3-D printing tough biogel structures for tissue engineering or soft robots

New stretchable, biocompatible materials with complex patterning could be used for creating a human nose or ear
June 5, 2015

3-D printing tough, biocompatible PEG–alginate–nanoclay hydrogels into ear and nose shapes (credit: Sungmin Hong et al./ Advanced Materials)

Researchers at three universities have developed a new way of making tough — but soft and wet — biocompatible hydrogel materials into complex and intricately patterned shapes. The process might lead to scaffolds for repair or replacement of load-bearing tissues, such as cartilage. It could also allow for tough but flexible actuators for future robots, the researchers say.

The new process is described in a paper in the… read more

Building and transplanting a bioengineered forelimb

Experimental technique used to create whole organs appears feasible for creation of complex tissues
June 5, 2015

A suspension of muscle progenitor cells is injected into the cell-free matrix of a decellularized rat limb, which provides shape and structure onto which regenerated tissue can grow. (credit: Bernhard Jank, MD, Ott Laboratory, Massachusetts General Hospital Center for Regenerative Medicine)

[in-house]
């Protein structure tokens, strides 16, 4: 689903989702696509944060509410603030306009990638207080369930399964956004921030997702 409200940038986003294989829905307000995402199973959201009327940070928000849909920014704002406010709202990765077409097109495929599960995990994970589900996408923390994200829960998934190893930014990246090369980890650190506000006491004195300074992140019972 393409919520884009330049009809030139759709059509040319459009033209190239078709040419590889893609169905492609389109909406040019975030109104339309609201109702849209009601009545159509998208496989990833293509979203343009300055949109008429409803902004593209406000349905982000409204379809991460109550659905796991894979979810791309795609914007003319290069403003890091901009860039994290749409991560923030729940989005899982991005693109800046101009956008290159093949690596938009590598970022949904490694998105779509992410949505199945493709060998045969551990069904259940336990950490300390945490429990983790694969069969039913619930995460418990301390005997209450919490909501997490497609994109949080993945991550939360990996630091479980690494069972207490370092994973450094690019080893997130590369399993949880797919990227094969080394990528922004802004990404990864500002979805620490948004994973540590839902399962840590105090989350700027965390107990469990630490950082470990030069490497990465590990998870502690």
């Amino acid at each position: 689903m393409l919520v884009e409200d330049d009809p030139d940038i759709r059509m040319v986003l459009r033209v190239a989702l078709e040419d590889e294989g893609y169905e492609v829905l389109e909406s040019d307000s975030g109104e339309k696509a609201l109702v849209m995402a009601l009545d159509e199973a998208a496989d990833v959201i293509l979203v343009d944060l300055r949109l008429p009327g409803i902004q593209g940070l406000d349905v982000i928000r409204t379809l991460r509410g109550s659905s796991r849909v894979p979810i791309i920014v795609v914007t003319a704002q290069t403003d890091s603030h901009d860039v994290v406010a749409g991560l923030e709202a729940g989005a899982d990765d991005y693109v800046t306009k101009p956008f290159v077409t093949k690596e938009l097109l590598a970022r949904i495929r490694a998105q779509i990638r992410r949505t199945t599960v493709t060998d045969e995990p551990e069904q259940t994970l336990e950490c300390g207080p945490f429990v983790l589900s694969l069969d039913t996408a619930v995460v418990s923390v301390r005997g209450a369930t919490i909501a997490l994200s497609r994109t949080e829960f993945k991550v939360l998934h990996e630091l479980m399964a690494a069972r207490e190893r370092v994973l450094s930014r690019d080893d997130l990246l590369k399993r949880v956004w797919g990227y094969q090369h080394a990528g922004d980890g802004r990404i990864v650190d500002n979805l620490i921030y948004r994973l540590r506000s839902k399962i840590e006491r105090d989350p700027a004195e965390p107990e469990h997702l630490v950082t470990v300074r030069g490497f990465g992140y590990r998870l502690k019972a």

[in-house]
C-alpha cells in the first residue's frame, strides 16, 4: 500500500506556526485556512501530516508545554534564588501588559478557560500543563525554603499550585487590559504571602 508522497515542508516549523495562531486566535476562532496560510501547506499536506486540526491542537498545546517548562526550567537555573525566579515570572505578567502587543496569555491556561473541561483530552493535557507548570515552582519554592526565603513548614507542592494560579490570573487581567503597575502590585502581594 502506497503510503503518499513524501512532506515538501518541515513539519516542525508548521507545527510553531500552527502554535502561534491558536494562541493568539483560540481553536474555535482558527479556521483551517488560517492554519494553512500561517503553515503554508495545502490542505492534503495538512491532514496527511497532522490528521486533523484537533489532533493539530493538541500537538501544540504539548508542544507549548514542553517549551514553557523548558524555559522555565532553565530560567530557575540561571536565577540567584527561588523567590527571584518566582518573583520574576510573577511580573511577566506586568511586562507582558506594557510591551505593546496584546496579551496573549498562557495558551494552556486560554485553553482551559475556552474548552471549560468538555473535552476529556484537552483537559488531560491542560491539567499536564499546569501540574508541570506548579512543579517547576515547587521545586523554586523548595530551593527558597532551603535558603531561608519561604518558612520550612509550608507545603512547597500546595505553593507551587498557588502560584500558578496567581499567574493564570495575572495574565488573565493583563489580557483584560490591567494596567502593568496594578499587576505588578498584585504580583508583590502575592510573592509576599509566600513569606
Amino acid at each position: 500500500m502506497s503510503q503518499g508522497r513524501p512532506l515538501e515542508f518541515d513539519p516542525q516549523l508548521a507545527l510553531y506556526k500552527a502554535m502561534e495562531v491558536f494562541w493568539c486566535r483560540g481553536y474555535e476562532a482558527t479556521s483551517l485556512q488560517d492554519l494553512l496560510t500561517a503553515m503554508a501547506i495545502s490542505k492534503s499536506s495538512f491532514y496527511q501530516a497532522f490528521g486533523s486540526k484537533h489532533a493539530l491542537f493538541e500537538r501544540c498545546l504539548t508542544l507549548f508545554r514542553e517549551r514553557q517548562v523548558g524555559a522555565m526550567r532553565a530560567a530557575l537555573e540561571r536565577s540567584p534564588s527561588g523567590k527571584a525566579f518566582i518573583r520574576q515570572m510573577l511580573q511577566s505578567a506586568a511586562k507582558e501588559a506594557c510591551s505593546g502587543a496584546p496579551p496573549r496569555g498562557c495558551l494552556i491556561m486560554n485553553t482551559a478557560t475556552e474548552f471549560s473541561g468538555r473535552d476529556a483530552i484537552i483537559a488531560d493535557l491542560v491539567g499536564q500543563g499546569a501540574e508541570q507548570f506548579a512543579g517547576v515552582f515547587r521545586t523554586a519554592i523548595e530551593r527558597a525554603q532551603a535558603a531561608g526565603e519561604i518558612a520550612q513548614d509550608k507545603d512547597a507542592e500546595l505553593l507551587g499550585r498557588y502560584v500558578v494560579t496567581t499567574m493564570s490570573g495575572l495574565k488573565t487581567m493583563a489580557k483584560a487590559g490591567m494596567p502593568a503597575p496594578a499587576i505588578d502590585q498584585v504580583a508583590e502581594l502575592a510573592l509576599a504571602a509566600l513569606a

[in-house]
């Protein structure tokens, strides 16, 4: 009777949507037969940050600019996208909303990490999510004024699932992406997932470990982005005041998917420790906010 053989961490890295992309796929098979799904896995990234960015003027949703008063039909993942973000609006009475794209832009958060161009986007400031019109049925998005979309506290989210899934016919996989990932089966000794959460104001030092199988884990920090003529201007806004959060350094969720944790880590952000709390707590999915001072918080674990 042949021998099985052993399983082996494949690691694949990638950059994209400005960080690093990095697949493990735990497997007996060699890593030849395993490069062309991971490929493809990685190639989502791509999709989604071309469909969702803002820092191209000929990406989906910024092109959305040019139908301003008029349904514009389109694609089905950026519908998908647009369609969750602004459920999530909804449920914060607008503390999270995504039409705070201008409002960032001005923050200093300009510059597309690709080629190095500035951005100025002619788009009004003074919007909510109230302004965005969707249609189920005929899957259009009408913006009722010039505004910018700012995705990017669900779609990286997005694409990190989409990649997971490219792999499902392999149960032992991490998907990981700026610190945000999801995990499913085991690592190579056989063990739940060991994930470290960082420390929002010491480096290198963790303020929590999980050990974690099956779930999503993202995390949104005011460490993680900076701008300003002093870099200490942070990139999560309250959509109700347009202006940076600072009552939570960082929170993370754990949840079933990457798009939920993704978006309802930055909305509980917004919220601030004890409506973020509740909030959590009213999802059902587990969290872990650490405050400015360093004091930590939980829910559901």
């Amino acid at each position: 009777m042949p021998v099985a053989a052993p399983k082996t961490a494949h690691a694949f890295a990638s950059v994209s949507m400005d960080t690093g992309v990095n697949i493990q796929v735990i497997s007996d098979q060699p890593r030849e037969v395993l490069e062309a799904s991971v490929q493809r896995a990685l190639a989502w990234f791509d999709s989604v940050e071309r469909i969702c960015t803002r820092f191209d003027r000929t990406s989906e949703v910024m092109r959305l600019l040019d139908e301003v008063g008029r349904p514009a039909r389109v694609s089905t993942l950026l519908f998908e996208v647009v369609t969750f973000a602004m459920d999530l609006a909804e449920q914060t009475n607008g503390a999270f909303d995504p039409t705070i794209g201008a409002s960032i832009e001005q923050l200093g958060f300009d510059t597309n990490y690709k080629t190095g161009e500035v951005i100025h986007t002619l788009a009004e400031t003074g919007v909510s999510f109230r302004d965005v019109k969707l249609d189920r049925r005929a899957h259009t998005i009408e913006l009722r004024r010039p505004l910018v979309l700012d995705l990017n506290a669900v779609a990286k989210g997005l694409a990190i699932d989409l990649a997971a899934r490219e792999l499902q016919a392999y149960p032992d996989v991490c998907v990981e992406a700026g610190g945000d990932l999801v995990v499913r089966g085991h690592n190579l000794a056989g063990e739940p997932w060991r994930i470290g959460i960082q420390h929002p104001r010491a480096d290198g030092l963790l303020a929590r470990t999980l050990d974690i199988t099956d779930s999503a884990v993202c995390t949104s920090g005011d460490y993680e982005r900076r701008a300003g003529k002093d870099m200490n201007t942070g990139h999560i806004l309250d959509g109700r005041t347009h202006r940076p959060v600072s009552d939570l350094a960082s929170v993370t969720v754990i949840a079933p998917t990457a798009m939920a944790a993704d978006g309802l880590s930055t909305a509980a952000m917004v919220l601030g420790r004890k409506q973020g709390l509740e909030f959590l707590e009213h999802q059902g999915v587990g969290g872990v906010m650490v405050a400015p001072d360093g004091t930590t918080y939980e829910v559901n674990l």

A team of Massachusetts General Hospital (MGH) investigators has made the first steps towards developing bioartificial replacement limbs suitable for transplantation.

In a Biomaterials journal report, the researchers describe using an experimental approach previously used to build bioartificial organs to engineer rat forelimbs with functioning vascular and muscle tissue. They also provided evidence that the same approach could be applied to the limbs of primates.

“The… read more

First multi-organ transplant that includes skull and scalp

June 5, 2015

James Boyson (credit: KPRC TV)

James Boysen, a 55-year-old software developer from Austin, Texas has become the first patient to receive a scalp and skull transplant while receiving kidney and pancreas transplants.

More than 50 health care professionals from Houston Methodist Hospital and The University of Texas MD Anderson Cancer Center assisted with or supported the double surgery over a period of more than 24 hours.

“This was a… read more

Medical ‘millirobots’ could replace invasive surgery

Using a “Gauss gun” principle, an MRI machine drives a “millirobot” through a hypodermic needle into your spinal cord and guides it into your brain to release life-threatening fluid buildup ...
May 28, 2015

Millirobot components (credit: Aaron T. Becker et al./Proceedings of the IEEE)